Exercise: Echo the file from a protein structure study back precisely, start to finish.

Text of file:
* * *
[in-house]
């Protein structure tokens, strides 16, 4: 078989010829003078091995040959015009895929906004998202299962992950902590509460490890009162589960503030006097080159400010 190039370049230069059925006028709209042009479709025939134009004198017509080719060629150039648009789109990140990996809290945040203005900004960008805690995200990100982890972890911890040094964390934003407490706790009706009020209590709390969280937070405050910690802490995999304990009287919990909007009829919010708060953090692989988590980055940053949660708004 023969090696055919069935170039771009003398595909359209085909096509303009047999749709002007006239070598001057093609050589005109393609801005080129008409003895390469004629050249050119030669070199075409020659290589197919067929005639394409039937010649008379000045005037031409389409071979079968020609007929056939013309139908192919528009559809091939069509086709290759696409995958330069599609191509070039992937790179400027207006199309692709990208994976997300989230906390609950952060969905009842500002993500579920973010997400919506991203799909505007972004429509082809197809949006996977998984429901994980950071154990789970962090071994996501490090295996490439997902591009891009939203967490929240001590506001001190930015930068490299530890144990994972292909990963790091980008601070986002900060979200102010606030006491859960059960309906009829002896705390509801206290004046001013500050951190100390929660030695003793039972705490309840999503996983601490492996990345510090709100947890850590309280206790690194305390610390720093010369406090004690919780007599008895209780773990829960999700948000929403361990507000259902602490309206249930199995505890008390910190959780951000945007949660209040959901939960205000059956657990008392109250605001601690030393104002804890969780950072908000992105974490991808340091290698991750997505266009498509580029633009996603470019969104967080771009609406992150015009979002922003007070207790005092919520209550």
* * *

[in-house]
């Protein structure tokens, strides 16, 4: 078989010829003078091995040959015009895929906004998202299962992950902590509460490890009162589960503030006097080159400010 190039370049230069059925006028709209042009479709025939134009004198017509080719060629150039648009789109990140990996809290945040203005900004960008805690995200990100982890972890911890040094964390934003407490706790009706009020209590709390969280937070405050910690802490995999304990009287919990909007009829919010708060953090692989988590980055940053949660708004 023969090696055919069935170039771009003398595909359209085909096509303009047999749709002007006239070598001057093609050589005109393609801005080129008409003895390469004629050249050119030669070199075409020659290589197919067929005639394409039937010649008379000045005037031409389409071979079968020609007929056939013309139908192919528009559809091939069509086709290759696409995958330069599609191509070039992937790179400027207006199309692709990208994976997300989230906390609950952060969905009842500002993500579920973010997400919506991203799909505007972004429509082809197809949006996977998984429901994980950071154990789970962090071994996501490090295996490439997902591009891009939203967490929240001590506001001190930015930068490299530890144990994972292909990963790091980008601070986002900060979200102010606030006491859960059960309906009829002896705390509801206290004046001013500050951190100390929660030695003793039972705490309840999503996983601490492996990345510090709100947890850590309280206790690194305390610390720093010369406090004690919780007599008895209780773990829960999700948000929403361990507000259902602490309206249930199995505890008390910190959780951000945007949660209040959901939960205000059956657990008392109250605001601690030393104002804890969780950072908000992105974490991808340091290698991750997505266009498509580029633009996603470019969104967080771009609406992150015009979002922003007070207790005092919520209550």